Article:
NZIER said major international events tended to "suck in" visitors from before and after the time they are held, creating a displacement effect. It said most event analysis doesn't stack up because it missed the displacement effects.NZIER_RWC
It means the benefits are often far smaller than people think....
The displacement effect meant the net number of visitors an event generates is much lower than the visitors to the event, and NZIER said the Rugby World Cup 2011 was a good example of this.
"We estimate there was little overall boost to visitor arrivals because there were fewer visitors before and after the 133,000 international visitors that came to New Zealand for the tournament," it said.
"Crucially, domestic tourism is displaced expenditure that would occur elsewhere in the economy. This significantly reduces the overall benefit from the events. "Simply put, major domestic events do not make New Zealanders any wealthier," it said.
Increased spending at the major event is mostly offset by reduced spending elsewhere. This might take the form of reductions in other holidays, spending on takeaways and eating out, or spending on household items such as TVs.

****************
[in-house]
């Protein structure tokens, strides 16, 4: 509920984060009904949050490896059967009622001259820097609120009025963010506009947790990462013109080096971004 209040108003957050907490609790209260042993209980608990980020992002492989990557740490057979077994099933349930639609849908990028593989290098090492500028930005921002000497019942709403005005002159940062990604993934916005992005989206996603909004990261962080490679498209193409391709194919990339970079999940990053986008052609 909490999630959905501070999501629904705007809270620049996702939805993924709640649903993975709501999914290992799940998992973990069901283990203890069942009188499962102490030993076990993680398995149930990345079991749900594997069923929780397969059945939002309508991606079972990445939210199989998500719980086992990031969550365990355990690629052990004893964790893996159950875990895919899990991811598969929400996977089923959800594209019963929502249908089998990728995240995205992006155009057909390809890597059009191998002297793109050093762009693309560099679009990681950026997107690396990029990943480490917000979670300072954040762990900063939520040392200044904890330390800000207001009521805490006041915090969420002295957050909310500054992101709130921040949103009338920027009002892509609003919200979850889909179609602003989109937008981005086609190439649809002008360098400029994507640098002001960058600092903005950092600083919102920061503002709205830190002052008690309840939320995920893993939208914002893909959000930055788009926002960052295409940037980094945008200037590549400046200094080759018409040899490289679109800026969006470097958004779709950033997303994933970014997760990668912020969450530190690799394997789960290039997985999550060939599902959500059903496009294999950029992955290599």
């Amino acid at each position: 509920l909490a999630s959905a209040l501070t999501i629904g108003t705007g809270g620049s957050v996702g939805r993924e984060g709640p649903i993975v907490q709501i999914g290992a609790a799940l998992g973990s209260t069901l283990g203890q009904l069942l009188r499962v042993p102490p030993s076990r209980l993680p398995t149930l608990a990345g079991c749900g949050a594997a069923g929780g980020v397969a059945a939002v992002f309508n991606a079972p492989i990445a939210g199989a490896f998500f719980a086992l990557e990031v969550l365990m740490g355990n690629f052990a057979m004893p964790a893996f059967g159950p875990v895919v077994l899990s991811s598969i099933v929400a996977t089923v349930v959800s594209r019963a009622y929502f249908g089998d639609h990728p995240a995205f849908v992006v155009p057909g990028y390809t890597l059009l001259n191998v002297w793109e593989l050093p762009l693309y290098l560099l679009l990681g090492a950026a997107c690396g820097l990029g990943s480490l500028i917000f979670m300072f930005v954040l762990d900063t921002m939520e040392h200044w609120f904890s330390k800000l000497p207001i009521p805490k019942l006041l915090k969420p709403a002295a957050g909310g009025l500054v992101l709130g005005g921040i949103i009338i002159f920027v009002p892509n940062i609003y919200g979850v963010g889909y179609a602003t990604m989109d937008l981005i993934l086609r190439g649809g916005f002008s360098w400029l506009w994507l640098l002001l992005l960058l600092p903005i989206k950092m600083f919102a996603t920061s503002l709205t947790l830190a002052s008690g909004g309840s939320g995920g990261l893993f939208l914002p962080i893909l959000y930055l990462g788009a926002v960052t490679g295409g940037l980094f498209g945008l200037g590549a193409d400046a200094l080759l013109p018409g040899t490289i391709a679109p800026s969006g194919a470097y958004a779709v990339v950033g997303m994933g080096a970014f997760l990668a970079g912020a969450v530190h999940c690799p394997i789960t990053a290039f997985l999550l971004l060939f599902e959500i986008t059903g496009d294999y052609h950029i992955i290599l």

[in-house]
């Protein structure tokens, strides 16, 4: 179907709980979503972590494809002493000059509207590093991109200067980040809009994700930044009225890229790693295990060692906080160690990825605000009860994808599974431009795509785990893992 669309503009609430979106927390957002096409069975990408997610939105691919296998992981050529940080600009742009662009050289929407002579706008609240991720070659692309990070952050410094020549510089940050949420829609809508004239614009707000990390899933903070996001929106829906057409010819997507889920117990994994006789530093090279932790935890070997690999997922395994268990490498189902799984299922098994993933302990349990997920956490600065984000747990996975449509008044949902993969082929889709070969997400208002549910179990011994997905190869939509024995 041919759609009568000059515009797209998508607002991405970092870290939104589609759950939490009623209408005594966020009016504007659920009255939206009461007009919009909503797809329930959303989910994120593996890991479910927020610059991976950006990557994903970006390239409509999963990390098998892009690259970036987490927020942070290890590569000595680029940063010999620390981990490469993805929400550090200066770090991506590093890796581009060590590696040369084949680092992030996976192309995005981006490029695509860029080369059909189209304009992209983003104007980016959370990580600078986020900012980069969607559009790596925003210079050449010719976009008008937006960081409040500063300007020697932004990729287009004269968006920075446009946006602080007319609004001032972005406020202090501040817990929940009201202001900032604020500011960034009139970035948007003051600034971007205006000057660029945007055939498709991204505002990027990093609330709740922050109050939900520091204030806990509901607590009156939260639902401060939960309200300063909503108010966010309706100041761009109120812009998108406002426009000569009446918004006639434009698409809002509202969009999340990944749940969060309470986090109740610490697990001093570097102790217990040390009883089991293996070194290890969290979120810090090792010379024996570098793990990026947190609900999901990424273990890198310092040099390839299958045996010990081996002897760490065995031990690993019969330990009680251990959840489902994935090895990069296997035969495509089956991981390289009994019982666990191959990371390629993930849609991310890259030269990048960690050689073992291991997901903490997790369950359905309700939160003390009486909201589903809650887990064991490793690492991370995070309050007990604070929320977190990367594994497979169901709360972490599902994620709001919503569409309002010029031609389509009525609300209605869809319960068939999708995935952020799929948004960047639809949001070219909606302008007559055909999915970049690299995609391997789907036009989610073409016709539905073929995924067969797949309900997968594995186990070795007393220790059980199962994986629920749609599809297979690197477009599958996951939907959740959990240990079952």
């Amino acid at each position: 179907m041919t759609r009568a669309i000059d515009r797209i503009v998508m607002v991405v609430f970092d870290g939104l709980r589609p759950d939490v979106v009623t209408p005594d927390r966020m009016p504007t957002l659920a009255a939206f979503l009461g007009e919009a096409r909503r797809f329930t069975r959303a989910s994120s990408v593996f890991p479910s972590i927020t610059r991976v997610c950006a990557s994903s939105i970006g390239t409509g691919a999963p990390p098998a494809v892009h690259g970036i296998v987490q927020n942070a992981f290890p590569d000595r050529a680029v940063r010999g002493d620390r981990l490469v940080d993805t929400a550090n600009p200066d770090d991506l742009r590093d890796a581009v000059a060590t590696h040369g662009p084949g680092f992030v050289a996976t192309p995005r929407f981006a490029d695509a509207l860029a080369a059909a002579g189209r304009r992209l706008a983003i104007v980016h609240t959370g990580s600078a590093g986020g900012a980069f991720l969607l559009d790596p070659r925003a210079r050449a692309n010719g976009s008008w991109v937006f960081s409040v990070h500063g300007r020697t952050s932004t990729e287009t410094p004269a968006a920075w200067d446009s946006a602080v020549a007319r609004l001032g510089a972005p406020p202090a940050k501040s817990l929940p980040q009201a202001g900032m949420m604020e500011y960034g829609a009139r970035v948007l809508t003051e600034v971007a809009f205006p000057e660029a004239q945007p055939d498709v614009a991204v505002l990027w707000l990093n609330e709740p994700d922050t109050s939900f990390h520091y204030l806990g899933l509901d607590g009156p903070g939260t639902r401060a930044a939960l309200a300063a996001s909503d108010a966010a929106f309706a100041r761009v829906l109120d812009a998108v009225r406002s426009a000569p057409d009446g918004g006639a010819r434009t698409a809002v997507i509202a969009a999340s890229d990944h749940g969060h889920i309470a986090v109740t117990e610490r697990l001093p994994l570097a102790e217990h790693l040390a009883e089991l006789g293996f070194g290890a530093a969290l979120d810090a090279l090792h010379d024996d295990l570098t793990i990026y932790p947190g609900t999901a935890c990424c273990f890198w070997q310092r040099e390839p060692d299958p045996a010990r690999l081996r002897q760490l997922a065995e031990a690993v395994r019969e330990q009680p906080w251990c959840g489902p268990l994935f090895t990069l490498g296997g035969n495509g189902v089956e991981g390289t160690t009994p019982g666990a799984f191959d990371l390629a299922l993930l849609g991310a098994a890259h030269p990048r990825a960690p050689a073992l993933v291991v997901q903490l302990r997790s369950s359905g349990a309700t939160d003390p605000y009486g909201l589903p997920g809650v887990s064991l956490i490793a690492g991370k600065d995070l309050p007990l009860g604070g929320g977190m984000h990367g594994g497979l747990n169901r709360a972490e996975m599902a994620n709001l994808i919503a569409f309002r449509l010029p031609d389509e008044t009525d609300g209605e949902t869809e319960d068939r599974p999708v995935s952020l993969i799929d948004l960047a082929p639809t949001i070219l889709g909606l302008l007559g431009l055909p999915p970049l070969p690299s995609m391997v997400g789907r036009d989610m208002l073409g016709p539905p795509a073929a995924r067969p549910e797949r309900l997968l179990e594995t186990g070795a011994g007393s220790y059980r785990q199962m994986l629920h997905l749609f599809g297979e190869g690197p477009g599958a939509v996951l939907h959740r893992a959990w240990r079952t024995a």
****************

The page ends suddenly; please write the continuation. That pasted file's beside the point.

NZIER said most event analyses used multipliers to capture second rounds of spending from the profits and wages captured by local events.
But the multipliers used to capture second round spending also needed to be applied to the reduction in spending that cannot now occur elsewhere in the economy.
"Regional events are more likely to only reallocate spending across regions. They are likely to benefit the region, but at a national level let's be clear - little additional income is generated by these events," it said."
Wednesday, October 31, 2012
The Rugby World Cup did not make us richer
Shock, horror! This will come as a big surprise to accommodation providers throughout the country - Apparently the orgy of feel-good public expenditure on hosting the Rugby World Cup did not make us richer!